The Supreme Court on Wednesday wants the Justice R.V. Raveendran expert committee to not just enquire into recent allegations of government using Pegasus to snoop, but uncover the trail to reports of the Israeli spyware being used to hack social media accounts of private citizens in 2019.
A Bench led by Chief Justice of India N.V. Ramana asked the former apex court judge and his panel to dig up the steps taken by the government “after reports were published in the year 2019 about hacking of WhatsApp accounts of Indian citizens, using the Pegasus suite of spyware”.
The court also wants the committee to use its expertise to test the existing surveillance laws and procedures to see how much they value and protect citizens’ privacy.
The court said the committee should come up with recommendations to prevent State and non-State players from invading the fundamental right of privacy of citizens through illegal surveillance mounted on them.
In fact, the court has asked the Justice Raveendran panel in its 46-page order to suggest a “mechanism” for citizens to raise grievances on “suspicion of illegal surveillance of their devices”.
To top it all, the apex court has pushed for suggestions from the committee for the setting up of a “well-equipped independent premier agency to investigate cyber security vulnerabilities”.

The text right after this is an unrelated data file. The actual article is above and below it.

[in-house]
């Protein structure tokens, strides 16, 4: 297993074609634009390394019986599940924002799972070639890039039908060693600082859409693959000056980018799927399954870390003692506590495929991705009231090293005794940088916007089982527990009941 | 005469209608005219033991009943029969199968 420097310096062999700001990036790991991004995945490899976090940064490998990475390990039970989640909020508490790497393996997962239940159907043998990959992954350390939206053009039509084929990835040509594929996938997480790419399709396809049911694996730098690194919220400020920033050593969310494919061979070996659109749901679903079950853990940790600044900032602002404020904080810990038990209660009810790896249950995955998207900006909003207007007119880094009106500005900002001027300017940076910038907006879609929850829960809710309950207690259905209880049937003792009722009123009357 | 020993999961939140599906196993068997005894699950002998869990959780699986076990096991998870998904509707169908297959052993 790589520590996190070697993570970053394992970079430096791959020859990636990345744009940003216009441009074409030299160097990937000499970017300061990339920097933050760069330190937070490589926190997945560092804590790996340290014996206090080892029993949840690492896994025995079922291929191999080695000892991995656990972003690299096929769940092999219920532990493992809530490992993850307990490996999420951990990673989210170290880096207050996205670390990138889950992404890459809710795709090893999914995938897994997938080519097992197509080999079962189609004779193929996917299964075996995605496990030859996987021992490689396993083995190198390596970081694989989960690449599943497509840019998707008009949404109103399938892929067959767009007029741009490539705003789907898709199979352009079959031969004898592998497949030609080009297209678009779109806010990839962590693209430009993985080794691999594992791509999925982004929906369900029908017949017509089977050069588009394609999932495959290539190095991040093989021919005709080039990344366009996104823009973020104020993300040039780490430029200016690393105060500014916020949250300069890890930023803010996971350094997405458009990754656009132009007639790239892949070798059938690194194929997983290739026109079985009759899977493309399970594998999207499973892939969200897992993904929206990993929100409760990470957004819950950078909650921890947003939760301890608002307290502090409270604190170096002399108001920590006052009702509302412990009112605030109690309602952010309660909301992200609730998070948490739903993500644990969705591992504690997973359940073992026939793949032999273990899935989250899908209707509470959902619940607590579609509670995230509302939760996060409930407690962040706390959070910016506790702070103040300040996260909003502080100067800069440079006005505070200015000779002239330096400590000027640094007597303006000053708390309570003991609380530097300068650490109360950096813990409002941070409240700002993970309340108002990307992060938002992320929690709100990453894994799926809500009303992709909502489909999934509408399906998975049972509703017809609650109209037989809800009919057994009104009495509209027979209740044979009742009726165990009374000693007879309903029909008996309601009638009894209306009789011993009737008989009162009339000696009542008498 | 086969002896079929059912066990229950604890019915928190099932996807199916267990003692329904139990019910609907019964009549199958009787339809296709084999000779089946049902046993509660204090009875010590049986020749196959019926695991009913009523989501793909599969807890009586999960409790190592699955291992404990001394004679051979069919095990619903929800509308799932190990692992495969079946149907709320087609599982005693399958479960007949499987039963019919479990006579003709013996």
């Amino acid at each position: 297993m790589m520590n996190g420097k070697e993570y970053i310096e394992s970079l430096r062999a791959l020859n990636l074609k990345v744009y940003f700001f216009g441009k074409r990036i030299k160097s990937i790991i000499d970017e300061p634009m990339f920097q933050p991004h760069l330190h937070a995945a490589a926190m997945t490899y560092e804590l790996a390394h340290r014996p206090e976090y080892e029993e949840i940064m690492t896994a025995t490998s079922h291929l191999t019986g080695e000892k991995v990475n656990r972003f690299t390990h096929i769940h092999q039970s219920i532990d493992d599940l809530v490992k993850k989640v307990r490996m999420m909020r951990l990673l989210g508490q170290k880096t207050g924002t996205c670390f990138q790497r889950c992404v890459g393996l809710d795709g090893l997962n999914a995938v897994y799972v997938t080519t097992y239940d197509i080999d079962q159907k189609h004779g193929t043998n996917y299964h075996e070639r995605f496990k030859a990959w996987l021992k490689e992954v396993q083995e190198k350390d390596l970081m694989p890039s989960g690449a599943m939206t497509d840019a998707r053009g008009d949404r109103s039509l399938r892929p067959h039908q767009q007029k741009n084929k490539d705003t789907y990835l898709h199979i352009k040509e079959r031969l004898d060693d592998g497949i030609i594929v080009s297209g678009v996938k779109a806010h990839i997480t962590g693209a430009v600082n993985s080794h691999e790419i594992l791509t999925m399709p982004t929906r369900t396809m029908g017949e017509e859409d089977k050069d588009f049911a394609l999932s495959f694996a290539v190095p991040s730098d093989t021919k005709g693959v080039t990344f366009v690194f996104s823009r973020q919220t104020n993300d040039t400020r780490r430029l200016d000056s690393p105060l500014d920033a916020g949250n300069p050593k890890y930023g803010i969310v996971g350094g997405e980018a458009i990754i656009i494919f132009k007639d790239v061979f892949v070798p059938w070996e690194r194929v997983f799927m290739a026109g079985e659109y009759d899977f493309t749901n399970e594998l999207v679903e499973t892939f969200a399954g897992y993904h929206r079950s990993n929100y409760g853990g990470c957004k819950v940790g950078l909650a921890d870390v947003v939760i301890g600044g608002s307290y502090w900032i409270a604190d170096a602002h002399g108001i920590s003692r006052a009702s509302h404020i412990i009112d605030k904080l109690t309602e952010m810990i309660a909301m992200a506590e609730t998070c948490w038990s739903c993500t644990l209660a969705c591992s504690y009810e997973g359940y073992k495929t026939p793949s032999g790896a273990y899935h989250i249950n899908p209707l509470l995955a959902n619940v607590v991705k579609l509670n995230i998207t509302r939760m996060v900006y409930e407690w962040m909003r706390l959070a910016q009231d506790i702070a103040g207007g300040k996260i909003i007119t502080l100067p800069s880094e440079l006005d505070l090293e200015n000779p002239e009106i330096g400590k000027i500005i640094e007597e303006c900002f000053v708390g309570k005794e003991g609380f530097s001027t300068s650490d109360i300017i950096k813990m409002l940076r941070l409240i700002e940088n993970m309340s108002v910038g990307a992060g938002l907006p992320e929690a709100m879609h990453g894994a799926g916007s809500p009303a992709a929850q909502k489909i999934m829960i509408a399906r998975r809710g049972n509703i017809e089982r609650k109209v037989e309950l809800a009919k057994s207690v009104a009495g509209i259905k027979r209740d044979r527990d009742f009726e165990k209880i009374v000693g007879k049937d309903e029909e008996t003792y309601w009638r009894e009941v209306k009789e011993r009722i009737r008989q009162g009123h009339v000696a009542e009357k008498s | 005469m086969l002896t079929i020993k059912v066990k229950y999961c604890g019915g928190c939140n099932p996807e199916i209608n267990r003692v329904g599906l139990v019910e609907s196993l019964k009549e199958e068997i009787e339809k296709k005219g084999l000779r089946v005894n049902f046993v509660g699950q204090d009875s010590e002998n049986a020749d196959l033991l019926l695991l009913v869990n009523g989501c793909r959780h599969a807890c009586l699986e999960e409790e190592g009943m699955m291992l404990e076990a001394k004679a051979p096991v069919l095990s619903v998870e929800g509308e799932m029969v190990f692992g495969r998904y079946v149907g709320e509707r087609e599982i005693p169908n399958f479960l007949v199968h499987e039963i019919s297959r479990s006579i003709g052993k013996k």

The Supreme Court’s seven-point “terms of reference” for the expert committee comes across as far-reaching. It not only seems to deal with the recent trigger for the Pegasus controversy but dives deep into the first public signs of the alleged use of the military grade spyware years ago.
The job cut out for the committee in the list of seven is to “enquire, investigate and determine” whether the “Pegasus suite of spyware was used on phones or other devices of the citizens of India to access stored data, eavesdrop on conversations, intercept information and/or for any other purposes”. The committee also has to get the “details of the victims and/or persons affected by such a spyware attack”.
The other questions for the committee include whether Pegasus was used by the Centre or State or any of their agencies against their own citizens, and if used, was it authorised and under what law or procedure.
Editorial | A credible probe
The court has asked the Justice Raveendran panel to come up with suggestions for enhancing and improving the cyber security of the nation and its assets.
Noting that there should not be any delay in protecting citizens from malicious spyware attacks, the court even asked the committee to suggest an ad hoc arrangement that could be passed by the Supreme Court as an interim measure until the Parliament came up with a law.